A top executive with the group that has sought to promote horse racing in the U.S. Virgin Islands says he has received a response to his request to change the terms of the franchise agreement with the V.I. government, but he’s not sure what it means.
In a Christmas Eve interview with the Source, VIGL Chief Operating Officer Lance Griffith described the response as cryptic. The Dec. 22 message that came from Government House acknowledged receipt of the VIGL request.
“Government House said they received it and they would respond accordingly,” the racing promoter said.
He added the hope that a more specific response would come soon.
“We’d like to move forward, and the governor has the power to amend the franchise agreement,” Griffith added.
VIGL Operations Inc. is a casino management company. In 2016 company executives reached an agreement with the administration of then-Gov. Kenneth Mapp to develop the territory’s two horse racing tracks and boost economic development by doing so. They also manage a casino at the Caravelle Hotel in Christiansted.
According to an open letter from VIGL, appearing on Dec. 13 on the V.I. Consortium, a continuing legal challenge to one aspect of the deal was holding back delivery on the promise of creating two state-of-the-art horse racing venues. Since last spring, two District Court judges have ruled in favor of Southland Gaming Inc., which is seeking to uphold an earlier agreement with the government to exclusively operate electronic gaming machines in the district of St. Thomas-St. John.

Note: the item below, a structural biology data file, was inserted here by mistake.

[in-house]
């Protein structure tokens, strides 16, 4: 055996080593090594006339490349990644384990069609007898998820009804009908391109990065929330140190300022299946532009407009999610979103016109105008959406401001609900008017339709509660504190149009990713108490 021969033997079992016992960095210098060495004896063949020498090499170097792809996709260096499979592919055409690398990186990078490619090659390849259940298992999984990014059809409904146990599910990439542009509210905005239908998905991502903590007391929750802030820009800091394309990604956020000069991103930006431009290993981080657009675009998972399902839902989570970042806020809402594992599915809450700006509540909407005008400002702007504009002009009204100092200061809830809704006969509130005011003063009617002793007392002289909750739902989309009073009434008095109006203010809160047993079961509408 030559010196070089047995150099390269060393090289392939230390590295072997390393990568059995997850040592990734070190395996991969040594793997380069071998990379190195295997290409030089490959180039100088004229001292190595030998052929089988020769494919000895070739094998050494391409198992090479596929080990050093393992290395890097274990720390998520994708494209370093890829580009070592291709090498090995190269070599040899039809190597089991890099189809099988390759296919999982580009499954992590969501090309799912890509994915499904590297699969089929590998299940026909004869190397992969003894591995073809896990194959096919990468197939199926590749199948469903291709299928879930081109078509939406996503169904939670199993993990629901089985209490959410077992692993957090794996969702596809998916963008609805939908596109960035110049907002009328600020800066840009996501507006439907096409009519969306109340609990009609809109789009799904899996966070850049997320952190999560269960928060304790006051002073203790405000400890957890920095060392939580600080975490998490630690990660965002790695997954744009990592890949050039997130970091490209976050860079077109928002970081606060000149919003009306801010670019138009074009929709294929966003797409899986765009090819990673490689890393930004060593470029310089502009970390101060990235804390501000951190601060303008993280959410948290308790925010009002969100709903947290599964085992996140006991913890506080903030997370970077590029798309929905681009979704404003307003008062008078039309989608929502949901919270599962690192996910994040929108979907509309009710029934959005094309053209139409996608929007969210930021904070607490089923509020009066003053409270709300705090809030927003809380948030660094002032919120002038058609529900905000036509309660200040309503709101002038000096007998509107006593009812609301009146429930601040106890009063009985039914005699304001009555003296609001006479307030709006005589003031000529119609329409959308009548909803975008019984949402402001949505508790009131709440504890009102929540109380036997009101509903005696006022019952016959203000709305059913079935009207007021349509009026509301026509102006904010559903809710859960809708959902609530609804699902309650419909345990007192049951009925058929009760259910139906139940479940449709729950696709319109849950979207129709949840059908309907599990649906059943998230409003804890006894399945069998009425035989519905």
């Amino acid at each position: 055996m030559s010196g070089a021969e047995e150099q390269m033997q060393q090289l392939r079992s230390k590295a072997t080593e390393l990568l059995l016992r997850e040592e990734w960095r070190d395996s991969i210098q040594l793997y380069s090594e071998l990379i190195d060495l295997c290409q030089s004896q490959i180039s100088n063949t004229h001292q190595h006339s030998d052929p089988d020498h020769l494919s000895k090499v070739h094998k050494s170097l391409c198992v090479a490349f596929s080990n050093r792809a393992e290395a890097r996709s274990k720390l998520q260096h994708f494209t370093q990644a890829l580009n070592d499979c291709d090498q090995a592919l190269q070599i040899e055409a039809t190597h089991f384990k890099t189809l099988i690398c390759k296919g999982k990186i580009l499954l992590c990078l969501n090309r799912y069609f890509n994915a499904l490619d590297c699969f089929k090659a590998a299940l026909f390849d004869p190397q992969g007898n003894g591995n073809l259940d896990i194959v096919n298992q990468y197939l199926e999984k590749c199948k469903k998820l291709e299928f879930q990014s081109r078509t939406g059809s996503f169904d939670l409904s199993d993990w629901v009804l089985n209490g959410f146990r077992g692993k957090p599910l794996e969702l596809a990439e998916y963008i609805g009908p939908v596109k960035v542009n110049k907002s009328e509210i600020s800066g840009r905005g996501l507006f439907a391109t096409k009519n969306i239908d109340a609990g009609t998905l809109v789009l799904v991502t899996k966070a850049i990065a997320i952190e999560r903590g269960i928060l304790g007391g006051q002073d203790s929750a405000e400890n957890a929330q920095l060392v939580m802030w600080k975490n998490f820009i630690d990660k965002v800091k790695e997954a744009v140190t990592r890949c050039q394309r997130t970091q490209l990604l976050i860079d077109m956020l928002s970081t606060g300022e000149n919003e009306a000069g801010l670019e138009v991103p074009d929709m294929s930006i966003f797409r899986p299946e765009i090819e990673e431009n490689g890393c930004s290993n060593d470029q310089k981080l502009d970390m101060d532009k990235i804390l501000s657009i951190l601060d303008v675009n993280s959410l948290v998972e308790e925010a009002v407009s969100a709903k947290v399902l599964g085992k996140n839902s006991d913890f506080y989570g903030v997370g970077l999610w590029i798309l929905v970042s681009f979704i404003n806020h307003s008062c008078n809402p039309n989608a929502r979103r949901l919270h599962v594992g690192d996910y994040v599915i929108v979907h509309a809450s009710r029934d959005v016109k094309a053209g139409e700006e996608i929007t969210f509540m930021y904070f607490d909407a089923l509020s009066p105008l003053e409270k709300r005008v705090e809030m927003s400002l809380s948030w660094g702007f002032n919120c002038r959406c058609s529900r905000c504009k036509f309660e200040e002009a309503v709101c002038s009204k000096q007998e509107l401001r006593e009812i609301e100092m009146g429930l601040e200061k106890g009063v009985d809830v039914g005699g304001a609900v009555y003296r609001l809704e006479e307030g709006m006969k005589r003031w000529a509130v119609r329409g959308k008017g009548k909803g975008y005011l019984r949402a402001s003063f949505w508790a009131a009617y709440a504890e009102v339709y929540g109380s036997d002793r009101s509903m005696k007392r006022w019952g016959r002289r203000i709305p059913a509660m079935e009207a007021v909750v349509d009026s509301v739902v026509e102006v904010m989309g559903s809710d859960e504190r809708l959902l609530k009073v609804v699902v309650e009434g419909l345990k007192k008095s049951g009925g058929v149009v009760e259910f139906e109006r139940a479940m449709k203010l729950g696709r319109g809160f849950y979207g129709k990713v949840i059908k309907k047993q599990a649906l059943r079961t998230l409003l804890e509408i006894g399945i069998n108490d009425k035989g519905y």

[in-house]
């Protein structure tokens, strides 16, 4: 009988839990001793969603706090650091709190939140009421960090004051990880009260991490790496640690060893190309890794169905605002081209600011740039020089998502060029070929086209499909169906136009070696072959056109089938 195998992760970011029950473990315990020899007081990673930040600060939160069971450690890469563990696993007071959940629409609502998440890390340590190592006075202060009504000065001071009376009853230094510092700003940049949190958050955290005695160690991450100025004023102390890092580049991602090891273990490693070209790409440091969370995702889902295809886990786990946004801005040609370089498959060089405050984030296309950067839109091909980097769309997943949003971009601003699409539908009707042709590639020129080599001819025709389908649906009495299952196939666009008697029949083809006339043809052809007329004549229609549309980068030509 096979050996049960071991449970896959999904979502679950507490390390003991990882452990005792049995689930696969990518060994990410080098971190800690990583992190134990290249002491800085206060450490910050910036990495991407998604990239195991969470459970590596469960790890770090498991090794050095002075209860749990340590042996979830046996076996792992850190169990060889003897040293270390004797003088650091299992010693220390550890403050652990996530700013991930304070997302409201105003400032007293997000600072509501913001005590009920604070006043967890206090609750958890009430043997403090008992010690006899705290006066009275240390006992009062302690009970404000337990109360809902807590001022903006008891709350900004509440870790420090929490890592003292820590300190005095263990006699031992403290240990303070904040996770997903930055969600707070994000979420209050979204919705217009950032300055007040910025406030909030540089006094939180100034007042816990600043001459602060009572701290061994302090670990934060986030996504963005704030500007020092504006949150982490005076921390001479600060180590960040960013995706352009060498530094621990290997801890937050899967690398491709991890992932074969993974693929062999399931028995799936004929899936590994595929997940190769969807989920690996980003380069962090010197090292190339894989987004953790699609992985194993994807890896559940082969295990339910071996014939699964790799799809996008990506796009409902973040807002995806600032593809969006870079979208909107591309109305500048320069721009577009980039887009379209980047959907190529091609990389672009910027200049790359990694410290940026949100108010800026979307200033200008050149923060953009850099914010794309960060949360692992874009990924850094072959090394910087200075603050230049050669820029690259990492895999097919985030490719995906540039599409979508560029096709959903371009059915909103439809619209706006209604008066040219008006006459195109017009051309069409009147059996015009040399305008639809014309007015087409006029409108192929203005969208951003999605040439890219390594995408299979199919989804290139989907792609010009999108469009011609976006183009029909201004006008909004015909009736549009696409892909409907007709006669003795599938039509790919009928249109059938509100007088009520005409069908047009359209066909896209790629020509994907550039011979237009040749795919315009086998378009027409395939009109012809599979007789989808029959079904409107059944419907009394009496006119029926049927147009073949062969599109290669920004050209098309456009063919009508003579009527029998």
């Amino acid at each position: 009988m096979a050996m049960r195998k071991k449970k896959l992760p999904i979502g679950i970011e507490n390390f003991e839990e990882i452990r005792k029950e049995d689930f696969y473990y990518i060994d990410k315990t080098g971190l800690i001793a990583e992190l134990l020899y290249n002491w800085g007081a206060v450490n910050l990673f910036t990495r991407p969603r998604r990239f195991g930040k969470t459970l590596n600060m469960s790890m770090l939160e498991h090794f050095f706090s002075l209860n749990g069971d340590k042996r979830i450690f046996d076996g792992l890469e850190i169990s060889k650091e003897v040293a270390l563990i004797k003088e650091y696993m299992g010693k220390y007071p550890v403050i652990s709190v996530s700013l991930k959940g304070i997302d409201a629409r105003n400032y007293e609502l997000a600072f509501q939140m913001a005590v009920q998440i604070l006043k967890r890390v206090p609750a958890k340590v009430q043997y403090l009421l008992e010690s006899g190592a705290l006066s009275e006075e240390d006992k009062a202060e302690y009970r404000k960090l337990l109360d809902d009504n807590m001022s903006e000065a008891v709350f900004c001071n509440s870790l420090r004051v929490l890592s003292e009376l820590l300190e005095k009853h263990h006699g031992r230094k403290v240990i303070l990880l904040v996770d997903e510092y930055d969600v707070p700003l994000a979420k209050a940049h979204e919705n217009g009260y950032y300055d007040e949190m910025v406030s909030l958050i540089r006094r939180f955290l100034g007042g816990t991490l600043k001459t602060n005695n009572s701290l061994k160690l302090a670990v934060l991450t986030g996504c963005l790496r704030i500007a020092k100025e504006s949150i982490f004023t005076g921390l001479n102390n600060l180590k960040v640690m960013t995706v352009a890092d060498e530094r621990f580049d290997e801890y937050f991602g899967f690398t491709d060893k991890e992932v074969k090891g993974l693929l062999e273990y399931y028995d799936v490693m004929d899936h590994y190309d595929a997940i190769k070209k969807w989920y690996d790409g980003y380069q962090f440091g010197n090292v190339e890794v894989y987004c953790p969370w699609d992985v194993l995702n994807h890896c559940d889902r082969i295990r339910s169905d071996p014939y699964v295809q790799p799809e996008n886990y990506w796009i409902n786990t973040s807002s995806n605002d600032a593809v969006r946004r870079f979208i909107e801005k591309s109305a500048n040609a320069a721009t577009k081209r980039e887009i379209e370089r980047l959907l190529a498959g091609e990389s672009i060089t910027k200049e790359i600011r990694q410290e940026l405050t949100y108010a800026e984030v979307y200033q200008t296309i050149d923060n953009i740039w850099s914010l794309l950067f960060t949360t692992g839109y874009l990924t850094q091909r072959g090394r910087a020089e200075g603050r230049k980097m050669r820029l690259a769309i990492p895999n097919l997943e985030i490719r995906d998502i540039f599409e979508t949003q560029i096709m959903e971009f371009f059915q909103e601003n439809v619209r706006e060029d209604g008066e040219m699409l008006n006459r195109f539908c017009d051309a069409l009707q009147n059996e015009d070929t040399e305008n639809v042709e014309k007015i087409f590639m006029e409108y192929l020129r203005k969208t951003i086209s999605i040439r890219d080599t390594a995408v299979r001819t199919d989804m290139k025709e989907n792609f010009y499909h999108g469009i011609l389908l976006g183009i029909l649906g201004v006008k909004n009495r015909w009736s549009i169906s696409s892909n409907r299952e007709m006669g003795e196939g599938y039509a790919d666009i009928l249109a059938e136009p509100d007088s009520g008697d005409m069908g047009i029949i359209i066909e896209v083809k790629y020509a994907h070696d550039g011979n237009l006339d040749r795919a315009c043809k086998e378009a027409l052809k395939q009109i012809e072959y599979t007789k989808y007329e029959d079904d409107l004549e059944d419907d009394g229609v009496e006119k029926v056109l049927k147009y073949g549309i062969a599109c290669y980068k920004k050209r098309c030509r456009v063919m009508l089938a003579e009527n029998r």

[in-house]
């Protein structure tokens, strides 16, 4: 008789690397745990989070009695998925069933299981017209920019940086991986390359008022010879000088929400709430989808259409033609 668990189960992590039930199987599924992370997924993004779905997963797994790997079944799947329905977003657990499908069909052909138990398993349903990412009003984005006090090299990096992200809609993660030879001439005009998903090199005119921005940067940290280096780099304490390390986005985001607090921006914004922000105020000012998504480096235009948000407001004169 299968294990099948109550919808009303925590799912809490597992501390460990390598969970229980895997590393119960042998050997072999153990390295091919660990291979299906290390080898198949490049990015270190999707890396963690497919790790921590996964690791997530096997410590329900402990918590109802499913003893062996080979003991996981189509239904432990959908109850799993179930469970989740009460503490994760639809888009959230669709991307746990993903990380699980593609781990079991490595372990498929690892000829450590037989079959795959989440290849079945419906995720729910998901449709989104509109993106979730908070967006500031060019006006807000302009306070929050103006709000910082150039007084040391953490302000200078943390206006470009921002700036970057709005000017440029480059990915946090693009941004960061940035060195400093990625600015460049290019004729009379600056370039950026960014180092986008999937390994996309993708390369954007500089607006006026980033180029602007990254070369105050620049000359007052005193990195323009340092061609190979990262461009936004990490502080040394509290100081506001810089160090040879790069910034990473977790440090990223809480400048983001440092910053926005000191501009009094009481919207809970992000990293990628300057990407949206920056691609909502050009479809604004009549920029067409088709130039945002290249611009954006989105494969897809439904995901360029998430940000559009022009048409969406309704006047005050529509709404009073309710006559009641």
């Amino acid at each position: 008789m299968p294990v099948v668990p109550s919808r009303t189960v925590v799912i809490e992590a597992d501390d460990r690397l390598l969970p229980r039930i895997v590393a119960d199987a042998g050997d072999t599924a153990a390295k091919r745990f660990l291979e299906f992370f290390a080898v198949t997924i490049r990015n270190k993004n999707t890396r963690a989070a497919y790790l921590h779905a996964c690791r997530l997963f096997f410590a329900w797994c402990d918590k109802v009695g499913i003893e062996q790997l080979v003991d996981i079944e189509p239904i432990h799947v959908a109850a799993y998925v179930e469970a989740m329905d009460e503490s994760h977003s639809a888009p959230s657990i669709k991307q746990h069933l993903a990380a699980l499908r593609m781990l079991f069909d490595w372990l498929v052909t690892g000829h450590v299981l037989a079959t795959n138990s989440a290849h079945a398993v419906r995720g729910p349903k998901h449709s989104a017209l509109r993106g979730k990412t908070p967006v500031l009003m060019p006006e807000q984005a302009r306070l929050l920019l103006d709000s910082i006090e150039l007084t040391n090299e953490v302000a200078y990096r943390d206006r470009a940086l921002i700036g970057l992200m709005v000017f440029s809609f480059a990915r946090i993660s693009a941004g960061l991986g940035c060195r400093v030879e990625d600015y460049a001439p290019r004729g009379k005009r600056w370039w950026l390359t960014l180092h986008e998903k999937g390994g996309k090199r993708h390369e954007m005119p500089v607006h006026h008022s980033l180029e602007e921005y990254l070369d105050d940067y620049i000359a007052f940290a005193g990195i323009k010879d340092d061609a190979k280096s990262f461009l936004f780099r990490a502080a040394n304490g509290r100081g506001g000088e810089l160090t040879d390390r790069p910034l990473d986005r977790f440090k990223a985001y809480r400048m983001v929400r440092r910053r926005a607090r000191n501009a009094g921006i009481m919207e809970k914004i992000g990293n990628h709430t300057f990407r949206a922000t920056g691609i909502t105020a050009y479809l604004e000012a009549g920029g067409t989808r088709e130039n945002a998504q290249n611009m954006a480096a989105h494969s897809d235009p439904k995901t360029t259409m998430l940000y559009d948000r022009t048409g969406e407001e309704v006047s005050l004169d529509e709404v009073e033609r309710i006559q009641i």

Part of the 2016 agreement granted VIGL the right to install and operate electronic slot machines in the clubhouses at the Randall “Doc” James Racetrack on St. Croix and Clinton Phipps Racetrack on St. Thomas. Southland sued the government, saying there was no difference between electronic slot machines and electronic video lottery terminals it had an exclusive right to operate.
An April ruling by former District Court Judge Curtis Gomez sided with Southland on the matter. His successor, District Court Judge Robert Molloy, upheld that decision in a July ruling. But in July Molloy also rejected a part of the prior ruling that said the government violated the Contract Clause of the U.S. Constitution when it made the racetrack deal with VIGL.
Griffith said it became clear to VIGL that it would be better for them to withdraw its status as a party to the lawsuit and await the outcome.
“Immediately after the initial ruling in and throughout the entire mediation process VIGL requested that the government resume the oversight and operation of the racetracks. Additionally, we requested that the franchise agreement be modified and that VIGL and the government develop a modified agreement that would allow the development of the Randall ‘Doc’ James Racetrack on St. Croix to move forward since all the other hurdles had been removed,” Griffith said in the Dec. 13 open letter.
And that, he said in Thursday’s interview, was the gist of the request also conveyed to Government House. A phone inquiry to clarify the position of Government House was posed to Communications Director Richard Motta Jr. As of Sunday evening there had been no reply.
The government granted VIGL a temporary agreement allowing it to continue its casino operations at the Caravelle. But by Christmas Eve, with a few days left until the permit expires on Dec. 31, Griffith said the company wants a firmer commitment.
“We’re not interested in renewing a temporary agreement, and we believe the mediation [ordered by the court] has failed,” he said.